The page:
The so-called Pastor Protection Act — a bill that clarifies clergy members' right to refuse to marry same-sex couples — tentatively passed the Texas Senate on Monday.
After a brief debate in which several Democrats questioned the necessity of the measure, lawmakers approved Senate Bill 2065 along nearly party lines with a 21-10 vote. State Sen. Eddie Lucio Jr., D-Brownsville, sided with the chamber's 20 Republicans. Final passage is expected Tuesday.
State Sen. José Rodríguez, an El Paso Democrat who voted against the measure, questioned whether it could be used to justify a refusal to perform interracial marriages — shielding religious officials from prosecution "no matter how extreme [their] views are."
Pointing out that same-sex marriage is banned in Texas, state Sen. John Whitmire, D-Houston, asked what problem the bill was trying to fix.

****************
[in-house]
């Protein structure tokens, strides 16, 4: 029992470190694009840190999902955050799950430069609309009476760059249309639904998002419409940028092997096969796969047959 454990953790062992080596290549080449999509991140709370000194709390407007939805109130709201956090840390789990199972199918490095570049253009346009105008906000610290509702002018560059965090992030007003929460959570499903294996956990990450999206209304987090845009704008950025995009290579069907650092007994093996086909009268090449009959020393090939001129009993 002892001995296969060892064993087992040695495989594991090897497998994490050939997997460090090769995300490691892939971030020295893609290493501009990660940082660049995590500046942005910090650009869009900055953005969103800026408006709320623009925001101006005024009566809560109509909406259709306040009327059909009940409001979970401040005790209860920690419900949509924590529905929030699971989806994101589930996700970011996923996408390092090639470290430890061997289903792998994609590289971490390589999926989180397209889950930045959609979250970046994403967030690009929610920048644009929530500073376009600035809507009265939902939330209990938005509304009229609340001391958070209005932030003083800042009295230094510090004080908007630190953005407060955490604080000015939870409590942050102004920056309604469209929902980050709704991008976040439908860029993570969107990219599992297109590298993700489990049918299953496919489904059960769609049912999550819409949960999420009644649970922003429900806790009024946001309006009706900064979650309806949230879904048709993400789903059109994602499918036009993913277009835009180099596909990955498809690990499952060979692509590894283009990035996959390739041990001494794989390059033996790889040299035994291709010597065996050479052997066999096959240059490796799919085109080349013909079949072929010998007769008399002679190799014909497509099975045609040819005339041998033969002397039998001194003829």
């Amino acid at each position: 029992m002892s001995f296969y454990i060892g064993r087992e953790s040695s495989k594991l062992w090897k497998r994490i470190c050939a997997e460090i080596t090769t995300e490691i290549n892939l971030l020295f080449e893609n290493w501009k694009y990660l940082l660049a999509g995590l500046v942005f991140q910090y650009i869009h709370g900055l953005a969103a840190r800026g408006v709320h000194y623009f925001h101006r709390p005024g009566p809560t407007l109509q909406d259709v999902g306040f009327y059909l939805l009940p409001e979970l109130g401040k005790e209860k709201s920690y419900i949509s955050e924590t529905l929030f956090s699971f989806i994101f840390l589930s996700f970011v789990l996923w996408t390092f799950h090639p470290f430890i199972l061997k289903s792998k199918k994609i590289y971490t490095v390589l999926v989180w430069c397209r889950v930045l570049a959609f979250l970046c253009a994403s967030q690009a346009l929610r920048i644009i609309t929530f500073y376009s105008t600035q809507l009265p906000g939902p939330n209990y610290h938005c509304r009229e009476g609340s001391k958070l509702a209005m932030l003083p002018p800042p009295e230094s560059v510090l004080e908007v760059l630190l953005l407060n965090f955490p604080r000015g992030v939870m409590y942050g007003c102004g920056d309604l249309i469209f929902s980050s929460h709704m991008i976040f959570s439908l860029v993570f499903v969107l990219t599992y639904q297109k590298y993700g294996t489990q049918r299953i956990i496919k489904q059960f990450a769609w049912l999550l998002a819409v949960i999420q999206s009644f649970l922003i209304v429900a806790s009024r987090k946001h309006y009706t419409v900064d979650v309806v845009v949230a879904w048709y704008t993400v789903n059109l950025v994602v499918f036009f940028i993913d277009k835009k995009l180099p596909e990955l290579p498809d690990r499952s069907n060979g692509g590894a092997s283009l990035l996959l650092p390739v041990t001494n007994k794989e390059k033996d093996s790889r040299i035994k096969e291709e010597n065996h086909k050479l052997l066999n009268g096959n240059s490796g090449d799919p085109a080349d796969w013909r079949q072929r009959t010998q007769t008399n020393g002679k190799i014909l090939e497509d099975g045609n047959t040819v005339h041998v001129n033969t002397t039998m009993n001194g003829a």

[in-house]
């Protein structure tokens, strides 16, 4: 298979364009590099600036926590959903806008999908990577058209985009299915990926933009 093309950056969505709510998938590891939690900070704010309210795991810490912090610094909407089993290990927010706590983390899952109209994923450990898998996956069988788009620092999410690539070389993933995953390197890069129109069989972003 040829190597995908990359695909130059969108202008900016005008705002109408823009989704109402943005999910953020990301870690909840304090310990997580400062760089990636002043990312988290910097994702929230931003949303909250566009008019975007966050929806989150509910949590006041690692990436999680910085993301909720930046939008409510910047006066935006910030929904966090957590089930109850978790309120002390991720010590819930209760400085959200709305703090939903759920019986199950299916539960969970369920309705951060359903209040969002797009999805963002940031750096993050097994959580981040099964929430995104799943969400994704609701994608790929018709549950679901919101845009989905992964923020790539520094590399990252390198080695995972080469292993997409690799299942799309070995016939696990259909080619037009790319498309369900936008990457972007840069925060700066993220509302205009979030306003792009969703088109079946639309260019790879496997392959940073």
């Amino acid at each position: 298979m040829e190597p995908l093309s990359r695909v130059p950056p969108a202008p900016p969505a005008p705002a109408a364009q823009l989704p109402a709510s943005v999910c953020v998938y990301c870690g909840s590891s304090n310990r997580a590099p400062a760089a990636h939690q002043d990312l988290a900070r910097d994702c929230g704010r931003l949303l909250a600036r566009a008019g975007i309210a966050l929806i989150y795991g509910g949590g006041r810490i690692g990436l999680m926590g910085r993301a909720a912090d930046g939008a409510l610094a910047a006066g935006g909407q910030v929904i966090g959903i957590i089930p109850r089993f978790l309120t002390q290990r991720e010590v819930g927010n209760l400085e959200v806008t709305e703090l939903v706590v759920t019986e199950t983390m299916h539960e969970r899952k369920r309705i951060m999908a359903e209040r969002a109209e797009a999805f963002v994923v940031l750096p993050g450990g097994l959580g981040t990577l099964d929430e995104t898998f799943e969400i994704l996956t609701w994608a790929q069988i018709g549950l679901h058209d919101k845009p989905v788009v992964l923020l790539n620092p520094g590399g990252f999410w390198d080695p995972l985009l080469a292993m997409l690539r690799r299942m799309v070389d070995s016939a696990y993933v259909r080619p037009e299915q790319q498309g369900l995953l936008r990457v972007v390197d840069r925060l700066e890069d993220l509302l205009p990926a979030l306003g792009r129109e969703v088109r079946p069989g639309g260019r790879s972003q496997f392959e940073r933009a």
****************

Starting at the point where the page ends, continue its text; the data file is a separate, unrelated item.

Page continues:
Whitmire said it was "unheard of" that a same-sex couple would try to force a pastor to perform a wedding ceremony if that pastor did not accept their marriage.
"They just want to be left alone to love their partner. They want to get married with clergy in a setting that embraces that union," he said.
A challenge to the state's ban against same-sex marriage is pending in the U.S. 5th Circuit Court of Appeals. The U.S. Supreme Court is expected to rule on four same-sex marriage cases in other states in June. Some expect the Supreme Court could rule in favor of striking down same-sex marriage bans nationwide.
The bill's author, state Sen. Craig Estes, R-Wichita Falls, suggested on the floor Monday that his measure would be needed if that became the case.
He also dismissed concerns about its unintended consequences. The legislation was about protecting pastors "who have a strong religious belief " against same-sex marriage, he said.
"It is not my intention to discriminate against anyone with this bill," he said.